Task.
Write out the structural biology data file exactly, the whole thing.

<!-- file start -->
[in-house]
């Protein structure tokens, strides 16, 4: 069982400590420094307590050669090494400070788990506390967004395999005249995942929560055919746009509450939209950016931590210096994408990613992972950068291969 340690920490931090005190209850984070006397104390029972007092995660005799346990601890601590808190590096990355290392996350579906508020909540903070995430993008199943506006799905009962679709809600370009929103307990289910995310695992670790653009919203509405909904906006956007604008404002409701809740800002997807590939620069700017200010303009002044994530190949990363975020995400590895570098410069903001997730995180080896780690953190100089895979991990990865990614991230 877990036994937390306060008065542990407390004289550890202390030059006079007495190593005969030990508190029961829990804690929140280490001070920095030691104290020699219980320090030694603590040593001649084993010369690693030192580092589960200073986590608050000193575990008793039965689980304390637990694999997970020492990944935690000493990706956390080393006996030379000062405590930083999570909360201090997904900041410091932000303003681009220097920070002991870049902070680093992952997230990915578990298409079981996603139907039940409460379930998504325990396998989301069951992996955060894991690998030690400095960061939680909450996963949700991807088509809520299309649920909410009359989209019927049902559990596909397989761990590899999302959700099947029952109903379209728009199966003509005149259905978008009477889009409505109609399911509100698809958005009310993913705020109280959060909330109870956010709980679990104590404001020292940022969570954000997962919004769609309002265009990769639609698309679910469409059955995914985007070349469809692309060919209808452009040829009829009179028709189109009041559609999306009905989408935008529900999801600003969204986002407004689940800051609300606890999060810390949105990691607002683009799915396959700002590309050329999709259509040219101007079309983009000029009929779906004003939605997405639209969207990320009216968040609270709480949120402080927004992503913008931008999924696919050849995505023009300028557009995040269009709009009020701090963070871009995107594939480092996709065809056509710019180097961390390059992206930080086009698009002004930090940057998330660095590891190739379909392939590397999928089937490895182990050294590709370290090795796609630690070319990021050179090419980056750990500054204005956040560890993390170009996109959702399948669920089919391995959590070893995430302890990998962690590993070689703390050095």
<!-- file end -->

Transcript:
[in-house]
């Protein structure tokens, strides 16, 4: 069982400590420094307590050669090494400070788990506390967004395999005249995942929560055919746009509450939209950016931590210096994408990613992972950068291969 340690920490931090005190209850984070006397104390029972007092995660005799346990601890601590808190590096990355290392996350579906508020909540903070995430993008199943506006799905009962679709809600370009929103307990289910995310695992670790653009919203509405909904906006956007604008404002409701809740800002997807590939620069700017200010303009002044994530190949990363975020995400590895570098410069903001997730995180080896780690953190100089895979991990990865990614991230 877990036994937390306060008065542990407390004289550890202390030059006079007495190593005969030990508190029961829990804690929140280490001070920095030691104290020699219980320090030694603590040593001649084993010369690693030192580092589960200073986590608050000193575990008793039965689980304390637990694999997970020492990944935690000493990706956390080393006996030379000062405590930083999570909360201090997904900041410091932000303003681009220097920070002991870049902070680093992952997230990915578990298409079981996603139907039940409460379930998504325990396998989301069951992996955060894991690998030690400095960061939680909450996963949700991807088509809520299309649920909410009359989209019927049902559990596909397989761990590899999302959700099947029952109903379209728009199966003509005149259905978008009477889009409505109609399911509100698809958005009310993913705020109280959060909330109870956010709980679990104590404001020292940022969570954000997962919004769609309002265009990769639609698309679910469409059955995914985007070349469809692309060919209808452009040829009829009179028709189109009041559609999306009905989408935008529900999801600003969204986002407004689940800051609300606890999060810390949105990691607002683009799915396959700002590309050329999709259509040219101007079309983009000029009929779906004003939605997405639209969207990320009216968040609270709480949120402080927004992503913008931008999924696919050849995505023009300028557009995040269009709009009020701090963070871009995107594939480092996709065809056509710019180097961390390059992206930080086009698009002004930090940057998330660095590891190739379909392939590397999928089937490895182990050294590709370290090795796609630690070319990021050179090419980056750990500054204005956040560890993390170009996109959702399948669920089919391995959590070893995430302890990998962690590993070689703390050095």